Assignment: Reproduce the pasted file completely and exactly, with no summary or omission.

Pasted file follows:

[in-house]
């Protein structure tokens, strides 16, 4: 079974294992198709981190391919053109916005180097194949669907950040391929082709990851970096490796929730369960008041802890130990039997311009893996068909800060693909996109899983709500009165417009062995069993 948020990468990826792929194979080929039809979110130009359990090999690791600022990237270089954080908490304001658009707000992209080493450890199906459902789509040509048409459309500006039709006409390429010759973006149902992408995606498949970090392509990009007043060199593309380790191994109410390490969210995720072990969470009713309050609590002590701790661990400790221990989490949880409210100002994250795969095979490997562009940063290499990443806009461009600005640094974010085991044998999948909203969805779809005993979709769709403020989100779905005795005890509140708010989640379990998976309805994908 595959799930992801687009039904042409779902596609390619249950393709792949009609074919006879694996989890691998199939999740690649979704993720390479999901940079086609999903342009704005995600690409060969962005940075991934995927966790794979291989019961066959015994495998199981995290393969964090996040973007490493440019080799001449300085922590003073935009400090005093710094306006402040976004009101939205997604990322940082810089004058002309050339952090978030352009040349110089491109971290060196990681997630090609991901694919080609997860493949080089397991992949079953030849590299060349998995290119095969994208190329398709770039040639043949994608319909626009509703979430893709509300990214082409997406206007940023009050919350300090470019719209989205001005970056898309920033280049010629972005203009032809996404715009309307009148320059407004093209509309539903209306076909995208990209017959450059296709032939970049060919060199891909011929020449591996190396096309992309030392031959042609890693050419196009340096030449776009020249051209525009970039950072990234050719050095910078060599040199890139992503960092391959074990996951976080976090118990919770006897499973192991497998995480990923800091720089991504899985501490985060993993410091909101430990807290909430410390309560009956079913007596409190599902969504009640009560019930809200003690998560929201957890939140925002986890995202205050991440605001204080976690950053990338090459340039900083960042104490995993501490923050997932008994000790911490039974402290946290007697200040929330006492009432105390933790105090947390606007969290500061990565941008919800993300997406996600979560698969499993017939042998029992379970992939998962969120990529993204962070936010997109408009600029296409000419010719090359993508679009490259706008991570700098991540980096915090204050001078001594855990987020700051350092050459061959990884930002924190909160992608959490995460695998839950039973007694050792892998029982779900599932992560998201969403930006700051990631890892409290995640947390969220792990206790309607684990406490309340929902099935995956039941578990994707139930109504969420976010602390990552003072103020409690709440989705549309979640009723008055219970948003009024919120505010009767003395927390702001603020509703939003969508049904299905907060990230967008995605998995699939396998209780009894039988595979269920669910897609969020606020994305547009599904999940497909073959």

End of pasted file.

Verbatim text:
[in-house]
């Protein structure tokens, strides 16, 4: 079974294992198709981190391919053109916005180097194949669907950040391929082709990851970096490796929730369960008041802890130990039997311009893996068909800060693909996109899983709500009165417009062995069993 948020990468990826792929194979080929039809979110130009359990090999690791600022990237270089954080908490304001658009707000992209080493450890199906459902789509040509048409459309500006039709006409390429010759973006149902992408995606498949970090392509990009007043060199593309380790191994109410390490969210995720072990969470009713309050609590002590701790661990400790221990989490949880409210100002994250795969095979490997562009940063290499990443806009461009600005640094974010085991044998999948909203969805779809005993979709769709403020989100779905005795005890509140708010989640379990998976309805994908 595959799930992801687009039904042409779902596609390619249950393709792949009609074919006879694996989890691998199939999740690649979704993720390479999901940079086609999903342009704005995600690409060969962005940075991934995927966790794979291989019961066959015994495998199981995290393969964090996040973007490493440019080799001449300085922590003073935009400090005093710094306006402040976004009101939205997604990322940082810089004058002309050339952090978030352009040349110089491109971290060196990681997630090609991901694919080609997860493949080089397991992949079953030849590299060349998995290119095969994208190329398709770039040639043949994608319909626009509703979430893709509300990214082409997406206007940023009050919350300090470019719209989205001005970056898309920033280049010629972005203009032809996404715009309307009148320059407004093209509309539903209306076909995208990209017959450059296709032939970049060919060199891909011929020449591996190396096309992309030392031959042609890693050419196009340096030449776009020249051209525009970039950072990234050719050095910078060599040199890139992503960092391959074990996951976080976090118990919770006897499973192991497998995480990923800091720089991504899985501490985060993993410091909101430990807290909430410390309560009956079913007596409190599902969504009640009560019930809200003690998560929201957890939140925002986890995202205050991440605001204080976690950053990338090459340039900083960042104490995993501490923050997932008994000790911490039974402290946290007697200040929330006492009432105390933790105090947390606007969290500061990565941008919800993300997406996600979560698969499993017939042998029992379970992939998962969120990529993204962070936010997109408009600029296409000419010719090359993508679009490259706008991570700098991540980096915090204050001078001594855990987020700051350092050459061959990884930002924190909160992608959490995460695998839950039973007694050792892998029982779900599932992560998201969403930006700051990631890892409290995640947390969220792990206790309607684990406490309340929902099935995956039941578990994707139930109504969420976010602390990552003072103020409690709440989705549309979640009723008055219970948003009024919120505010009767003395927390702001603020509703939003969508049904299905907060990230967008995605998995699939396998209780009894039988595979269920669910897609969020606020994305547009599904999940497909073959």